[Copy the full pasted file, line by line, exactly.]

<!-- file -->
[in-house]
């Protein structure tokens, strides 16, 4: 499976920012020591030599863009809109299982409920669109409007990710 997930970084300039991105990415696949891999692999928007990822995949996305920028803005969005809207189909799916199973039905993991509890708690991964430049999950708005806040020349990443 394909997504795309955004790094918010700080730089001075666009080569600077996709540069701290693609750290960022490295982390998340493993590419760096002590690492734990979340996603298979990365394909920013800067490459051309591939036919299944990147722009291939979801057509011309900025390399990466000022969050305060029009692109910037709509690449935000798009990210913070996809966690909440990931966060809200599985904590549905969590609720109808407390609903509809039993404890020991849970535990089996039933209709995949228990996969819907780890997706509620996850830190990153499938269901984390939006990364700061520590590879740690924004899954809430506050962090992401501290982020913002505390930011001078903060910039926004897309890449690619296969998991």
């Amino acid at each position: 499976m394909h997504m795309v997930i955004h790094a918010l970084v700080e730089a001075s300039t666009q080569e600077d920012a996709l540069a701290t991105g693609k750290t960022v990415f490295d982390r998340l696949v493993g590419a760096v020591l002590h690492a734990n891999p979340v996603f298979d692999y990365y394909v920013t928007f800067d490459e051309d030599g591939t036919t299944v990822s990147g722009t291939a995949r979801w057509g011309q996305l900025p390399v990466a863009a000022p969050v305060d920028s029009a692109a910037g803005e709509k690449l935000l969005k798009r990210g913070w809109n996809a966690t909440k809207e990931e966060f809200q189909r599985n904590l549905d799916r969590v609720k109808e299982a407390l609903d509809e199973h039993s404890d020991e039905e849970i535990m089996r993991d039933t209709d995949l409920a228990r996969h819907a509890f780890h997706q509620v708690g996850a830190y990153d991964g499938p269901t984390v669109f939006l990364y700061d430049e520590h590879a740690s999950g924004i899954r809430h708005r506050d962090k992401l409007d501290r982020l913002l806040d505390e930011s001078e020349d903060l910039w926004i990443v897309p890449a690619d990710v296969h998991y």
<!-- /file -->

[in-house]
């Protein structure tokens, strides 16, 4: 499976920012020591030599863009809109299982409920669109409007990710 997930970084300039991105990415696949891999692999928007990822995949996305920028803005969005809207189909799916199973039905993991509890708690991964430049999950708005806040020349990443 394909997504795309955004790094918010700080730089001075666009080569600077996709540069701290693609750290960022490295982390998340493993590419760096002590690492734990979340996603298979990365394909920013800067490459051309591939036919299944990147722009291939979801057509011309900025390399990466000022969050305060029009692109910037709509690449935000798009990210913070996809966690909440990931966060809200599985904590549905969590609720109808407390609903509809039993404890020991849970535990089996039933209709995949228990996969819907780890997706509620996850830190990153499938269901984390939006990364700061520590590879740690924004899954809430506050962090992401501290982020913002505390930011001078903060910039926004897309890449690619296969998991």
């Amino acid at each position: 499976m394909h997504m795309v997930i955004h790094a918010l970084v700080e730089a001075s300039t666009q080569e600077d920012a996709l540069a701290t991105g693609k750290t960022v990415f490295d982390r998340l696949v493993g590419a760096v020591l002590h690492a734990n891999p979340v996603f298979d692999y990365y394909v920013t928007f800067d490459e051309d030599g591939t036919t299944v990822s990147g722009t291939a995949r979801w057509g011309q996305l900025p390399v990466a863009a000022p969050v305060d920028s029009a692109a910037g803005e709509k690449l935000l969005k798009r990210g913070w809109n996809a966690t909440k809207e990931e966060f809200q189909r599985n904590l549905d799916r969590v609720k109808e299982a407390l609903d509809e199973h039993s404890d020991e039905e849970i535990m089996r993991d039933t209709d995949l409920a228990r996969h819907a509890f780890h997706q509620v708690g996850a830190y990153d991964g499938p269901t984390v669109f939006l990364y700061d430049e520590h590879a740690s999950g924004i899954r809430h708005r506050d962090k992401l409007d501290r982020l913002l806040d505390e930011s001078e020349d903060l910039w926004i990443v897309p890449a690619d990710v296969h998991y």